Iowa Public Television

Friday, December 7, 2007

How Big A Screen Do I Need?

Some of the first questions I get asked regarding the digital television conversion come from people who are considering the purchase of new DTV televisions. They generally want to know whether they should buy plasma or LCD. I tell people before they even go to a store to look at the television they should first layout the room where the TV is going to be. Figure out where the TV will sit or hang and where the primary viewing location will be. Then use a tape measure to determine the distance from the front of the screen to the where the eyes of the viewer will be and don’t worry too much about being exact, if you’re within a foot or so of the actual measurement you’ll be fine.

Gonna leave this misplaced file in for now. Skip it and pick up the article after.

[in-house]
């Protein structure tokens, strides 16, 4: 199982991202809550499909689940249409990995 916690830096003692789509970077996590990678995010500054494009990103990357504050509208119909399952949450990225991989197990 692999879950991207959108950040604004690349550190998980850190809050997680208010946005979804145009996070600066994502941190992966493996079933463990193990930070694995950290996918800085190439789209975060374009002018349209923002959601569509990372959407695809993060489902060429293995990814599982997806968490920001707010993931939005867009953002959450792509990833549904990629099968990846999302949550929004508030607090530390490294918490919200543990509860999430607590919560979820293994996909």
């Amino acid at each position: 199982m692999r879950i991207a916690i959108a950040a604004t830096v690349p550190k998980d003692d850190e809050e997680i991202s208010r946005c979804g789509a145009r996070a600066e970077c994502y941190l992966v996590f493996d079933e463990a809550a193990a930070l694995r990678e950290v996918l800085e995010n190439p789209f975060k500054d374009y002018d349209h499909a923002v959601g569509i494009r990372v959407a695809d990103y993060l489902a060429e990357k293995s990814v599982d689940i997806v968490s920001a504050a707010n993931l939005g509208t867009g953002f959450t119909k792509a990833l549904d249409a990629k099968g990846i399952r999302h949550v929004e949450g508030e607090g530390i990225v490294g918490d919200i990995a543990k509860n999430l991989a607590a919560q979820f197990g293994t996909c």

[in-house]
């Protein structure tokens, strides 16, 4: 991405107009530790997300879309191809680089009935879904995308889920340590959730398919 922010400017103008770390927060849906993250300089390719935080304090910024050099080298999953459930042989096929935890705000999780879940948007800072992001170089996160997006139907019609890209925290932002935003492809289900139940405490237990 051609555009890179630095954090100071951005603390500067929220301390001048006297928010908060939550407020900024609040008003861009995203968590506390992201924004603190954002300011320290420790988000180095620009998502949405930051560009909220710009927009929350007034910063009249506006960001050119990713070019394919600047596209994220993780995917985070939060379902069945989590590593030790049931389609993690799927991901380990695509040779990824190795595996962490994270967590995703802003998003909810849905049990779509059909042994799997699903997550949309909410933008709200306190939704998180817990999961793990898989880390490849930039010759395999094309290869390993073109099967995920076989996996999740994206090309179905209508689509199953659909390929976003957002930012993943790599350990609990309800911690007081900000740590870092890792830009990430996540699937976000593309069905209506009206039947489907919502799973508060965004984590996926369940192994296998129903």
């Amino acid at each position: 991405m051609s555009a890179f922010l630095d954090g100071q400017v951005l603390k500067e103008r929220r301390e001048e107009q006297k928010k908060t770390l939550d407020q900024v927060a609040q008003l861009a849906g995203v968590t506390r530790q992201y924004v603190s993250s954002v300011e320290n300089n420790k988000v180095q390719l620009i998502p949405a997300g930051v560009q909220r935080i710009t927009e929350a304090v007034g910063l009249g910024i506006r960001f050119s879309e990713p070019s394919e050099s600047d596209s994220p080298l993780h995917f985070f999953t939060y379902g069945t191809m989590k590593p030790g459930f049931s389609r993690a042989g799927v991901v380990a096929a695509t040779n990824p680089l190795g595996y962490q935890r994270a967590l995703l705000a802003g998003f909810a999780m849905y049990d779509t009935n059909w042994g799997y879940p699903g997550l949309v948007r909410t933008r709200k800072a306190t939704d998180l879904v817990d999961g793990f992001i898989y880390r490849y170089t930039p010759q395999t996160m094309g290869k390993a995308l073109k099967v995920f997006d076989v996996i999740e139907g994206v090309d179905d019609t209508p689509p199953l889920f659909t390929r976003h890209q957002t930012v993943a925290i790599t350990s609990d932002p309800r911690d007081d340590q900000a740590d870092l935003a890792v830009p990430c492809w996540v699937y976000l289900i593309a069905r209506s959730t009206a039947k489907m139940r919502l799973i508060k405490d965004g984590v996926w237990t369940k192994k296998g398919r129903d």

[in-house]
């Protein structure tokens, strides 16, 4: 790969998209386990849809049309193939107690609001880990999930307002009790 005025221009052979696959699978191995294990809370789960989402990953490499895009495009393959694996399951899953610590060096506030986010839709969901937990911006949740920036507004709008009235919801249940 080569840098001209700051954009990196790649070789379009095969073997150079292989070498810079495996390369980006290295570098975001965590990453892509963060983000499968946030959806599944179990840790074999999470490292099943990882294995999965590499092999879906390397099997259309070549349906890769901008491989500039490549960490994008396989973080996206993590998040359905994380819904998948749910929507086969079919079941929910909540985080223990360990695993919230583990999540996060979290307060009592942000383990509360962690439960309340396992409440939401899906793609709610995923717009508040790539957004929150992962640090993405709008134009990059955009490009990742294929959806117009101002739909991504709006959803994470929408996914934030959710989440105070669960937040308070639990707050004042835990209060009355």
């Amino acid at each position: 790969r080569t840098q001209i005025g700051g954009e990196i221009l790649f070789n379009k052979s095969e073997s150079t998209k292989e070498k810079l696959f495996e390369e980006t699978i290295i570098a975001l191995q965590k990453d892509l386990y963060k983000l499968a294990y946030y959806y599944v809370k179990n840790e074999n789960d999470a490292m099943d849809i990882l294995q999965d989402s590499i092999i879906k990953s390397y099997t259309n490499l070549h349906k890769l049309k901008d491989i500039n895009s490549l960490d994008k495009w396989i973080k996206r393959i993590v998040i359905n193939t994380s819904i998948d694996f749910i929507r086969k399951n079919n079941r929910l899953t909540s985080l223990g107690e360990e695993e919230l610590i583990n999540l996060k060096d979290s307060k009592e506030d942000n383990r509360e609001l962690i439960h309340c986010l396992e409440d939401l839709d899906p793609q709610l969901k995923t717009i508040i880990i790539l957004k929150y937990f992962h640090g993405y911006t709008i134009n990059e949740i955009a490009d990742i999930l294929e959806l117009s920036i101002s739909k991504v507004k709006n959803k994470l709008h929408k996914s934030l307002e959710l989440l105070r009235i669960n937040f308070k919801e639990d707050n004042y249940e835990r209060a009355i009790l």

So how do you begin to plan your purchase? Using the SMPTE EG-18-1994 which was originally used for movie theater design and has now transitioned to home theater design you want to try and maintain a minimum viewing angle of 30°. This means that if you are seated in the optimum viewing location and look directly at the center of the screen, by rotating your head (or moving your eyes) 15° to the left or right you would be looking at left or right edge of the screen. There is a lot science research that has gone into this, much of it based on visual acuity and the portion of the human eye called the fovea. This area of the retina has the greatest density of photoreceptors in the eye and is responsible for the amount of detail that we see. It is the area that allows us to read, drive and yes, watch television. So by locating the viewing position at a location that meets this minimum viewing angle you essentially fill the fovea region of the eye and have the perfect viewing experience.